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Mike Elk

Mike Elk is a labor journalist and staff writer for In These Times

November 14th, 2013 3:55 PM

Volkswagen Isn’t Fighting Unionization—But Leaked Docs Show Right-Wing Groups Are

Crossposted from the In These Times Working blog

After Volkswagen issued a letter in September saying the company would not oppose an attempt by the United Auto Workers (UAW) to unionize its 1,600-worker Chattanooga, Tenn., facility, Sen. Bob Corker (R-Tenn.) was flabbergasted.

"For management to invite the UAW in is almost beyond belief," Corker, who campaigned heavily for the plant’s construction during his tenure as mayor of Chattanooga, told the Associated Press. "They will become the object of many business school studies—and I'm a little worried could become a laughingstock in many ways—if they inflict this wound."

Corker isn’t the only right-winger out to halt UAW’s campaign. In the absence of any overt anti-union offensive by Volkswagen, conservative political operatives worried about the UAW getting a foothold in the South have stepped into the fray.

Leaked documents obtained by In These Times, as well as interviews with a veteran anti-union consultant, indicate that a conservative group, Grover Norquist’s Americans for Tax Reform, appears to be pumping hundred of thousands of dollars into media and grassroots organizing in an effort to stop the union drive. In addition, the National Right-to-Work Legal Defense Foundation helped four anti-union workers in October file a complaint with the National Labor Relations Board claiming that Volkswagen was forcing a union on them. 

“Everyone is definitely looking at this fight,” the anti-union consultant, Martin (not his real name), told In These Times. “This is the union fight going on right now and everybody [in the anti-union world] is looking to play their part and get compensated for playing their part.”

The last VW plant where workers don't have a voice

As the only major VW plant in the United States, Chattanooga is also the only plant whose workers have no opportunity to join German-style “works councils”—committees of hourly and salaried employees who discuss management decisions, like which plant will make specific car models, on a local and global scale.

Organizing with the UAW, workers say, would help them to both form new works councils and gain representation at existing ones—which, in turn, would attract more jobs to the area.

“I personally feel like not having a union and not participating in a works council is going to do more damage for future expansion and new product development in Chattanooga than any unionization would do,” says Volkswagen employee Justin King. “The way VW works on the international level, [management] almost expects to work with a union. Now, we aren’t able to say, ‘Hey we would like to build that new SUV, or we would like to hire some new workers.’ We are only hurting ourselves by not going union.”

Workers also say having a union would help the plant be more efficient. “On the assembly line, the process changes each year because [of] new models,” says worker Chris Brown. “A voice in the company would help smooth the process from year to year.”

Beyond this, VW employees feel that organizing could help address their problems with corporate policy, including the fact that nearly one-fifth of workers at peak times in auto production have been temporary employees. Temporary employees’ starting wages are more than two dollars an hour lower than full-time employees’, and their healthcare and retirement benefits are much less robust, says the UAW.

According to Brown, approximately 200-300 “temps” are currently employed in the VW factory—and the UAW says they can remain classified as temporary even if they work at VW for years.

“I am friends with these people, and they want a job. Some of these people have been there for 18 months as a temp and that's just ... wrong,” says Brown. “If this is a job that I do, they should be making the pay that I make. [They] should have the same job security that I have as an employee.”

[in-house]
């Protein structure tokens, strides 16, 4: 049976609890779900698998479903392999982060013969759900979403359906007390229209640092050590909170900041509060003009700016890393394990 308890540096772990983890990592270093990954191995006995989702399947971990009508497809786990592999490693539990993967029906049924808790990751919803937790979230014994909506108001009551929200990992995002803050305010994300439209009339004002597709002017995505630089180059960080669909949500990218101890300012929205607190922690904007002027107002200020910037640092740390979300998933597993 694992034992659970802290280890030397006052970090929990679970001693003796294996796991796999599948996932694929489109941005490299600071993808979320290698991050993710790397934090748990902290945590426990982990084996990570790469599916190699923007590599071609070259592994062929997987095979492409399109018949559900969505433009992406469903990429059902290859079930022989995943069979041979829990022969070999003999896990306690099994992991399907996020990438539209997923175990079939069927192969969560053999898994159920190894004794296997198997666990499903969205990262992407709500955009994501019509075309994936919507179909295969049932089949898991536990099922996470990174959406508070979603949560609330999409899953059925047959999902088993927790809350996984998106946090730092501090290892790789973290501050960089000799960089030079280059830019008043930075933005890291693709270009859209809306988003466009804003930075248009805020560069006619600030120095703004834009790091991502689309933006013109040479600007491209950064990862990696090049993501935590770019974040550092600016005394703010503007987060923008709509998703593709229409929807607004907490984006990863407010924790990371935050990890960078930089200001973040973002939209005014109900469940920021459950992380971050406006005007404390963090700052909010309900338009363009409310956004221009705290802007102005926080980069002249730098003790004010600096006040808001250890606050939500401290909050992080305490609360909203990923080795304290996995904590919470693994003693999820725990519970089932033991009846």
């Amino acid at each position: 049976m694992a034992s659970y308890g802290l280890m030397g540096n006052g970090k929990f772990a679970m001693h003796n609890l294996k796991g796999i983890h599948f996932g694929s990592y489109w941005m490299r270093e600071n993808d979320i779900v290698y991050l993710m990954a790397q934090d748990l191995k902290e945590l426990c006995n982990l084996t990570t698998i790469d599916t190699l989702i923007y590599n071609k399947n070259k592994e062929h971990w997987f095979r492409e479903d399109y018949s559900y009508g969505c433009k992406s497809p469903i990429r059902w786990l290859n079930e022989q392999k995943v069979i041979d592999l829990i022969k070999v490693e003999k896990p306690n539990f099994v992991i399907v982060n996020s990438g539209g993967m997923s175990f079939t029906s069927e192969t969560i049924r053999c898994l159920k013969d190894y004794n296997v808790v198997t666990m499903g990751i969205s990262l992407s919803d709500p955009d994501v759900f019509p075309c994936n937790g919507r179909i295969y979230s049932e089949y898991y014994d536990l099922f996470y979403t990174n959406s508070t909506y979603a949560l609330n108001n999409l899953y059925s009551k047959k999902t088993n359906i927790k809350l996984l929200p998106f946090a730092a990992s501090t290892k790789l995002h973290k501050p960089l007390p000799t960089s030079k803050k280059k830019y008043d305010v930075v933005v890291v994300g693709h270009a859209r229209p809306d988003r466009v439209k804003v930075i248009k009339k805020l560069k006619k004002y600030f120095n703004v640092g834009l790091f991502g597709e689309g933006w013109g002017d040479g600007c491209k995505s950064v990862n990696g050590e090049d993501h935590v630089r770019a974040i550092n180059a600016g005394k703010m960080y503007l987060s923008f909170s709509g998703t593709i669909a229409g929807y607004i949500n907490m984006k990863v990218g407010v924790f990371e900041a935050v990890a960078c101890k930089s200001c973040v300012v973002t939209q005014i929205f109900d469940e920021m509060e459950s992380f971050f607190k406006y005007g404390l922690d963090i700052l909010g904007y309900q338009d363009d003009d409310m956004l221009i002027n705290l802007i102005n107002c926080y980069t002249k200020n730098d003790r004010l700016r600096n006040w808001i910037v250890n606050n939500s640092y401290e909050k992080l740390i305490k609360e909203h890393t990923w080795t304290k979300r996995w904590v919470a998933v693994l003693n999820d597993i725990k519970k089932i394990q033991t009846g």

Fellow employee Lauren Feinauer agrees that a union would improve workers’ communication with management. “We heard a lot in the beginning about how VW works with their employees: close relationships and a lot of communication. I know there is a lot of that going on, but I think some of the VW way got lost in translation,” she says. “This is why we want a union.”

This September, the UAW announced that a majority of VW workers have signed up to join the union. But according to the UAW, it and VW still have yet to agree on a process for recognizing the union. That has left time for outside anti-union forces to try to dissuade workers from joining the UAW—time that many of those groups have capitalized upon.

Anti-union consultants get in the game

In a proposal dated Aug. 23, 2013, which was presented to a prominent anti-union group before being leaked to In These Times, Washington, D.C.-based consultant Matt Patterson outlined a vision of how anti-union forces can work with community groups to persuade VW workers that organizing is not in their long-term economic interest.

In the report, Patterson explained his approach thus far to laying the groundwork for an anti-union campaign, which he calls the “Keep Tennessee Free Project," in Chattanooga. From last May to August, he said, he “leveraged a $4,000 budget into a deep and effective anti-UAW campaign that received national media attention, pressured politicians to issue public statements against unionization, forced the union to expend resources to counter our efforts, developed an extensive intelligence network that stretched from Chattanooga to Germany to Detroit and brought the terrible economic legacy of the UAW to the forefront of the debate."

Patterson claimed that during the summer, he generated 63 stories denouncing the UAW effort in Chattanooga. In three months, he said, he was able to build a media echo chamber that now hammers Chattanooga with anti-union messaging on a regular basis.

And such remarks aren’t idle boasting. The fruits of Patterson’s anti-organizing crusade have appeared in the National Review, Forbes and local Chattanooga TV station WDEF 12, in addition to a host of smaller conservative talk radio shows.

But he didn’t stop there—he also gathered grassroots support. “Within a few weeks," he wrote, "I had organized a coalition consisting of members of the Tea Party, Students for Liberty, former VW employees, politician and businessmen to craft and deliver a consistent message that has shaped public opinion.”

It’s clear that Patterson’s proposal was intended for an audience worried that a victory at Volkswagen could fuel UAW unionization campaigns at the Nissan plant in Canton, Miss., and at Mercedes-Benz in Vance, Ala. "Based on the successes my coalition has already achieved, I am confident that with the request[ed] resources, significant impact can made be over the next year in Tennessee, Alabama, and throughout the South to keep the UAW from organizing the foreign-owned auto facilities that are the source of so many badly-needed jobs," he assured possible funders.